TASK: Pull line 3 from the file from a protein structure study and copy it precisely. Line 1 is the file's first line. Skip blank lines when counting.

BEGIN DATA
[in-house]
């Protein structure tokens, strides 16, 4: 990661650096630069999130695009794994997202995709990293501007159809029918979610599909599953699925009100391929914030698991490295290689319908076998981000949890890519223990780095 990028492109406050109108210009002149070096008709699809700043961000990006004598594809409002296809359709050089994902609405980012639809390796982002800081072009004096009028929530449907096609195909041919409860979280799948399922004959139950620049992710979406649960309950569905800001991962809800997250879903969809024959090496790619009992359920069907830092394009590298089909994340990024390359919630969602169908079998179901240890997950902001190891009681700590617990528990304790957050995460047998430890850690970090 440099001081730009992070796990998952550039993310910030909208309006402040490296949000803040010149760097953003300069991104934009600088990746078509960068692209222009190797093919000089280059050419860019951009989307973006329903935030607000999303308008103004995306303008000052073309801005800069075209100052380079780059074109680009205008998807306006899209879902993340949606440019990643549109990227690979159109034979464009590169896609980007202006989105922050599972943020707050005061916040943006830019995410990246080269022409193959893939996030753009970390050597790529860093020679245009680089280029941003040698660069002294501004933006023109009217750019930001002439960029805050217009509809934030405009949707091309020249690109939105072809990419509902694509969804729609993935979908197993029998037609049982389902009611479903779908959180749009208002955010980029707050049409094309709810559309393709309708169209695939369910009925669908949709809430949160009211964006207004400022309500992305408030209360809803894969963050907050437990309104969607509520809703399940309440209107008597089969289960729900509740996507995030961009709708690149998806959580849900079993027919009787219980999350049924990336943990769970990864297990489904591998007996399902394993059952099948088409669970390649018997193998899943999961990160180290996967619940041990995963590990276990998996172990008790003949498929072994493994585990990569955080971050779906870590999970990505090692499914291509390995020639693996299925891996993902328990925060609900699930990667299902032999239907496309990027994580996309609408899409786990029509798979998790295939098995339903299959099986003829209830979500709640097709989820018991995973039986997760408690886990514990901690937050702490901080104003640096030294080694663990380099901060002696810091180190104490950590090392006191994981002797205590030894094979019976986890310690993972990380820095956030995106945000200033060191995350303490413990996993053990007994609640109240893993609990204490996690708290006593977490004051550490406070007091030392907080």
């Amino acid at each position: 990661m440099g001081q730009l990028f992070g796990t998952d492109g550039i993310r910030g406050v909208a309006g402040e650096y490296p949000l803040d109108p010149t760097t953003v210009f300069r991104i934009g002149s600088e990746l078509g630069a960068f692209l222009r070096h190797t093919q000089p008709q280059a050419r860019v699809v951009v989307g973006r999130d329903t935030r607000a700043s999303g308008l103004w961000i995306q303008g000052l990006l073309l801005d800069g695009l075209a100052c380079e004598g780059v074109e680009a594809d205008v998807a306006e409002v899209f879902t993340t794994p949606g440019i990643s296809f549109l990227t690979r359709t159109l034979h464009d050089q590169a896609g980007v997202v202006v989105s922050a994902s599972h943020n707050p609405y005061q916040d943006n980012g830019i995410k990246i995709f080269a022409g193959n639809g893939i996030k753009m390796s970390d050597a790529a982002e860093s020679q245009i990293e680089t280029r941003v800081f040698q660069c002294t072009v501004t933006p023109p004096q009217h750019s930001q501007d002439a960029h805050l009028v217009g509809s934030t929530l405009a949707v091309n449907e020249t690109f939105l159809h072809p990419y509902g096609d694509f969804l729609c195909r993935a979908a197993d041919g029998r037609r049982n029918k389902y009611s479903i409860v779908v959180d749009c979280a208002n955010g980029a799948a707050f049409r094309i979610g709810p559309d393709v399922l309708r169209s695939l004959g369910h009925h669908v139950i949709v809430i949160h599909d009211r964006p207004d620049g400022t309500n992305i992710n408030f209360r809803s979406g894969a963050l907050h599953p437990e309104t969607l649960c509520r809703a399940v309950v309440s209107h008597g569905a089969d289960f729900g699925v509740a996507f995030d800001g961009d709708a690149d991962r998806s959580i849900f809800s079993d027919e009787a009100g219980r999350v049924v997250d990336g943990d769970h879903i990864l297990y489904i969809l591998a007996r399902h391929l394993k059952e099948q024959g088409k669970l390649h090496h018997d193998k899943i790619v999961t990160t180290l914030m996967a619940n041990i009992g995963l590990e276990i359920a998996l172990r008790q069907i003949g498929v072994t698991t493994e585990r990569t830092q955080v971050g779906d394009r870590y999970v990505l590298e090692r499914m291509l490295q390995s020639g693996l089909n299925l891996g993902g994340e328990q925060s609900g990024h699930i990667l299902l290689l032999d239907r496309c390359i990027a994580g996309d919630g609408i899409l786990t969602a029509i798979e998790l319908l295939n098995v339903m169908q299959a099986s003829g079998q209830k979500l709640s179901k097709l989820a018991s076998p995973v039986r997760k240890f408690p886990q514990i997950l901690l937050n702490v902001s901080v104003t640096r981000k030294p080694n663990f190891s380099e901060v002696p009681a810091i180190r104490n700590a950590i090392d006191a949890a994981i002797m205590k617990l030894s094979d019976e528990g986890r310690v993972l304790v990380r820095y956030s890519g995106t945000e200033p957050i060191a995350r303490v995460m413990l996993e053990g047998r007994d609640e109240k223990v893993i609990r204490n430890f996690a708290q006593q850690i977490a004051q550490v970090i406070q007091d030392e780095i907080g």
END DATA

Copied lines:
């Amino acid at each position: 990661m440099g001081q730009l990028f992070g796990t998952d492109g550039i993310r910030g406050v909208a309006g402040e650096y490296p949000l803040d109108p010149t760097t953003v210009f300069r991104i934009g002149s600088e990746l078509g630069a960068f692209l222009r070096h190797t093919q000089p008709q280059a050419r860019v699809v951009v989307g973006r999130d329903t935030r607000a700043s999303g308008l103004w961000i995306q303008g000052l990006l073309l801005d800069g695009l075209a100052c380079e004598g780059v074109e680009a594809d205008v998807a306006e409002v899209f879902t993340t794994p949606g440019i990643s296809f549109l990227t690979r359709t159109l034979h464009d050089q590169a896609g980007v997202v202006v989105s922050a994902s599972h943020n707050p609405y005061q916040d943006n980012g830019i995410k990246i995709f080269a022409g193959n639809g893939i996030k753009m390796s970390d050597a790529a982002e860093s020679q245009i990293e680089t280029r941003v800081f040698q660069c002294t072009v501004t933006p023109p004096q009217h750019s930001q501007d002439a960029h805050l009028v217009g509809s934030t929530l405009a949707v091309n449907e020249t690109f939105l159809h072809p990419y509902g096609d694509f969804l729609c195909r993935a979908a197993d041919g029998r037609r049982n029918k389902y009611s479903i409860v779908v959180d749009c979280a208002n955010g980029a799948a707050f049409r094309i979610g709810p559309d393709v399922l309708r169209s695939l004959g369910h009925h669908v139950i949709v809430i949160h599909d009211r964006p207004d620049g400022t309500n992305i992710n408030f209360r809803s979406g894969a963050l907050h599953p437990e309104t969607l649960c509520r809703a399940v309950v309440s209107h008597g569905a089969d289960f729900g699925v509740a996507f995030d800001g961009d709708a690149d991962r998806s959580i849900f809800s079993d027919e009787a009100g219980r999350v049924v997250d990336g943990d769970h879903i990864l297990y489904i969809l591998a007996r399902h391929l394993k059952e099948q024959g088409k669970l390649h090496h018997d193998k899943i790619v999961t990160t180290l914030m996967a619940n041990i009992g995963l590990e276990i359920a998996l172990r008790q069907i003949g498929v072994t698991t493994e585990r990569t830092q955080v971050g779906d394009r870590y999970v990505l590298e090692r499914m291509l490295q390995s020639g693996l089909n299925l891996g993902g994340e328990q925060s609900g990024h699930i990667l299902l290689l032999d239907r496309c390359i990027a994580g996309d919630g609408i899409l786990t969602a029509i798979e998790l319908l295939n098995v339903m169908q299959a099986s003829g079998q209830k979500l709640s179901k097709l989820a018991s076998p995973v039986r997760k240890f408690p886990q514990i997950l901690l937050n702490v902001s901080v104003t640096r981000k030294p080694n663990f190891s380099e901060v002696p009681a810091i180190r104490n700590a950590i090392d006191a949890a994981i002797m205590k617990l030894s094979d019976e528990g986890r310690v993972l304790v990380r820095y956030s890519g995106t945000e200033p957050i060191a995350r303490v995460m413990l996993e053990g047998r007994d609640e109240k223990v893993i609990r204490n430890f996690a708290q006593q850690i977490a004051q550490v970090i406070q007091d030392e780095i907080g």